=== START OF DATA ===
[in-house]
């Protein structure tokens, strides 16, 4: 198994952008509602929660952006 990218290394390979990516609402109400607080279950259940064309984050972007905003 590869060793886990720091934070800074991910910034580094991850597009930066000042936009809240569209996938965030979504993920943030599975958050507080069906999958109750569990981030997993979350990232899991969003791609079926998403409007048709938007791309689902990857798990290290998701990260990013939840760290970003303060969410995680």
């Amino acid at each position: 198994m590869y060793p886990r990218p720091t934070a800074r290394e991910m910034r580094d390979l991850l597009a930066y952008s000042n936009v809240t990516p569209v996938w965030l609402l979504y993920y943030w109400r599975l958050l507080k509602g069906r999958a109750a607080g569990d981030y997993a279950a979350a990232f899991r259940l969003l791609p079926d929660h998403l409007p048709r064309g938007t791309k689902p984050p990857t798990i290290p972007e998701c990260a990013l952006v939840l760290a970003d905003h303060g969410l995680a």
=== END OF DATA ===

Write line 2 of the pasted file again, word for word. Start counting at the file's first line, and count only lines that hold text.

């Protein structure tokens, strides 16, 4: 198994952008509602929660952006 990218290394390979990516609402109400607080279950259940064309984050972007905003 590869060793886990720091934070800074991910910034580094991850597009930066000042936009809240569209996938965030979504993920943030599975958050507080069906999958109750569990981030997993979350990232899991969003791609079926998403409007048709938007791309689902990857798990290290998701990260990013939840760290970003303060969410995680």